Sunday, August 21, 2011

Leviathan by Scott Westerfeld

 Leviathan (Leviathan Series #1)
by Scott Westerfeld & illustrated by Keith Thompson
Published by Simon & Schuster Children's Publishing, 2010
464pages (paperback)

It is the cusp of World War I. The Austro-Hungarians and Germans have their Clankers, steam-driven iron machines loaded with guns and ammunition. The British Darwinists employ genetically fabricated animals as their weaponry. Their Leviathan is a whale airship, and the most masterful beast in the British fleet.
Aleksandar Ferdinand, a Clanker, and Deryn Sharp, a Darwinist, are on opposite sides of the war. But their paths cross in the most unexpected way, taking them both aboard the Leviathan on a fantastical, around-the-world adventure….One that will change both their lives forever. (from

Before this book I had heard of steampunk, but I hadn’t read any. In case you are wondering, steampunk is
  • a subgenre of science fiction and fantasy featuring advanced machines and other technology based on steam power of the 19th century and taking place in a recognizable historical period or a fantasy world (from
So, to me, steampunk is a little bit of everything. Science fiction, fantasy, historical fiction, and a lot of randomness. If nothing else, the clothes look cool so I decided to try out my first steampunk book.

Leviathan drew me in quickly. The beginning of the book was action-packed and many of the chapters ended in cliff-hangers so I wanted to keep reading. Then there were the steampunk elements. Wow. I am really glad the book included illustrations because I am not sure I could have imagined the creatures in the book. Yes, Scott Westerfeld described them pretty well and I do have a good imagination, but the fabricated animals really are fantastical. But it was fun to follow a story where history, science fiction, military technology, and fantasy meet.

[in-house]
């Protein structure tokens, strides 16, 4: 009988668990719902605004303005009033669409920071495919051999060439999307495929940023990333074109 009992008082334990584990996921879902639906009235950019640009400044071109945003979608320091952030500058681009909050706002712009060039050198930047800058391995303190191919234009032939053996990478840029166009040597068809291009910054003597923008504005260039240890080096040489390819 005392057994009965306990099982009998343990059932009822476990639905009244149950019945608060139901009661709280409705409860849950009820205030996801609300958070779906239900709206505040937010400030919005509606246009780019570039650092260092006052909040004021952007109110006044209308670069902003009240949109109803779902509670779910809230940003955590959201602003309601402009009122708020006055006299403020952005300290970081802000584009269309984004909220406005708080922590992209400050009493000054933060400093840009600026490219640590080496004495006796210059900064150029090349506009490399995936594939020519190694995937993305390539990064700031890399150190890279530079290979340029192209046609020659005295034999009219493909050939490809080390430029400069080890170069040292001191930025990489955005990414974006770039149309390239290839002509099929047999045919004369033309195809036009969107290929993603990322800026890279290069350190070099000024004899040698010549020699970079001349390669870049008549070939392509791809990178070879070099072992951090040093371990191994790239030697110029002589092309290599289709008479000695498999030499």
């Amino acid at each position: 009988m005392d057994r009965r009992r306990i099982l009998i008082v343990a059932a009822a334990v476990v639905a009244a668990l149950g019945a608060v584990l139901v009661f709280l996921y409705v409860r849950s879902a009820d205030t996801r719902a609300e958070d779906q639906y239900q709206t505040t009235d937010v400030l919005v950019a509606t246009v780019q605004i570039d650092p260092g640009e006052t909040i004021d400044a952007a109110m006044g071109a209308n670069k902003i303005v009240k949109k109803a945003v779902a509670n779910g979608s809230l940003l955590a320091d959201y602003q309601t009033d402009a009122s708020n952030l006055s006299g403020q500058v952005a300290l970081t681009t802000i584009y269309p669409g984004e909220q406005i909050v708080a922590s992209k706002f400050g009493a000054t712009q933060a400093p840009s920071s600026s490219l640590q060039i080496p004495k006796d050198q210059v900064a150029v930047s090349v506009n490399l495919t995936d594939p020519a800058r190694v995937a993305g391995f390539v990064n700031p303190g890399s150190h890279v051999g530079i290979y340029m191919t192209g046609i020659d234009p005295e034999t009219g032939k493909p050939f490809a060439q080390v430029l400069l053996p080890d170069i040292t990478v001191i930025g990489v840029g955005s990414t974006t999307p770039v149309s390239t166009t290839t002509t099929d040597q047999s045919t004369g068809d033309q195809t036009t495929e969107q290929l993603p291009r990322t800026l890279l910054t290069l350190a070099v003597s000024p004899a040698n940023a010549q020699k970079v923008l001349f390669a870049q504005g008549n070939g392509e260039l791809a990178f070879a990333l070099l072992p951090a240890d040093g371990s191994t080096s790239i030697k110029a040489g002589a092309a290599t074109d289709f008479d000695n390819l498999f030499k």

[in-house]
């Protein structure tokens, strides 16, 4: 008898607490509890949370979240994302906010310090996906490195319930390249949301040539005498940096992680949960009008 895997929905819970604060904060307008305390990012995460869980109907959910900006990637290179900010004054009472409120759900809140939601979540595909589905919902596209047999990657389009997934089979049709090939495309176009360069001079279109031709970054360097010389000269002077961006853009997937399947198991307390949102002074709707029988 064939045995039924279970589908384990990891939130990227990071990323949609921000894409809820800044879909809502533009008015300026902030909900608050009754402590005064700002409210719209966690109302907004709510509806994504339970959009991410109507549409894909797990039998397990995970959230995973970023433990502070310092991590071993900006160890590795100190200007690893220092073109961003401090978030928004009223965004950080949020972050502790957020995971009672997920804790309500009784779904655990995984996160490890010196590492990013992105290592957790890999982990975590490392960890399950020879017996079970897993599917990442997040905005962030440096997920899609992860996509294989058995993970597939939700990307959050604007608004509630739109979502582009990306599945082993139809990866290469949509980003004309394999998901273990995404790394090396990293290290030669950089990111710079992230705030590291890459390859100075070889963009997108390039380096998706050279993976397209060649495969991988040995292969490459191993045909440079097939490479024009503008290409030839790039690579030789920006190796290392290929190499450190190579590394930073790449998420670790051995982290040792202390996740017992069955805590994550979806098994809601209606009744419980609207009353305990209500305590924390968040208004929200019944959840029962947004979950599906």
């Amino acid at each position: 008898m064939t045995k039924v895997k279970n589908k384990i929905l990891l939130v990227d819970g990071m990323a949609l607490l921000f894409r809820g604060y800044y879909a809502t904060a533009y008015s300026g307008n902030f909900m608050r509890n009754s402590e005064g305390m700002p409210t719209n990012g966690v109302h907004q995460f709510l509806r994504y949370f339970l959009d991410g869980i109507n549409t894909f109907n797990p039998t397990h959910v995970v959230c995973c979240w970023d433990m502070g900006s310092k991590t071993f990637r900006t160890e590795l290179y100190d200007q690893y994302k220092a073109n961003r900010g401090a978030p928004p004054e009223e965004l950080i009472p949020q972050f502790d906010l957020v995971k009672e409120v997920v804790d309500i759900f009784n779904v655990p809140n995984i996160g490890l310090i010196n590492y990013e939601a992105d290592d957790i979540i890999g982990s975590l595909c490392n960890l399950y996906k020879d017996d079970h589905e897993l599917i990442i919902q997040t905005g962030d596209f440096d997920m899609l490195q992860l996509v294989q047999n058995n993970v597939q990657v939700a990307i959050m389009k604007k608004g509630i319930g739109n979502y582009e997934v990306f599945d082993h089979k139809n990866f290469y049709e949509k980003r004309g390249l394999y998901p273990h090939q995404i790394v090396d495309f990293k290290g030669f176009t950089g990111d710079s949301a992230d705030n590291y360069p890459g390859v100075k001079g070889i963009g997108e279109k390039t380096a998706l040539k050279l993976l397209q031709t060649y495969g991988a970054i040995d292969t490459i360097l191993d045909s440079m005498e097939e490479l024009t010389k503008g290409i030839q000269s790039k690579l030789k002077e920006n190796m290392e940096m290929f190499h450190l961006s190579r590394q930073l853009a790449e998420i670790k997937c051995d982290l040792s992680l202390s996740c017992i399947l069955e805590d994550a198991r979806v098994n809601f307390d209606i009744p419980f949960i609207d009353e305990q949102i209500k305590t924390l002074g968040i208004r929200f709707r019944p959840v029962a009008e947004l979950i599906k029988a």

As a former history teacher, I was a little bothered by the plot being partly historical fiction and partly revised/made-up history. Thankfully the end of the book has some notes on what really happened and what didn’t happen, but I did do research on my own to double-check what was real and what wasn’t.

However, I did enjoy Leviathan’s explanations of how World War I began. How a huge war that affected so many nations could erupt from an assassination is confusing. The author simplified the confusing politics while putting the thoughts, feelings, and situations of the main characters in the hands of egotistical leaders. Also, the book alternates between Aleksandar’s story and Deryn’s story so getting details about the start of World War I from two very different perspectives was interesting and helpful to empathizing with people in the book.

I would recommend this book to most middle schoolers. It does take a while to figure out some of the steampunk elements, but it is a fresh take on several genres and fun to read for those of you who like to use your imagination.

If you like Leviathan, you will definitely enjoy the 2nd book in the series, Behemoth. And good news… the 3rd book in the series, Goliath, comes out on September 20th!

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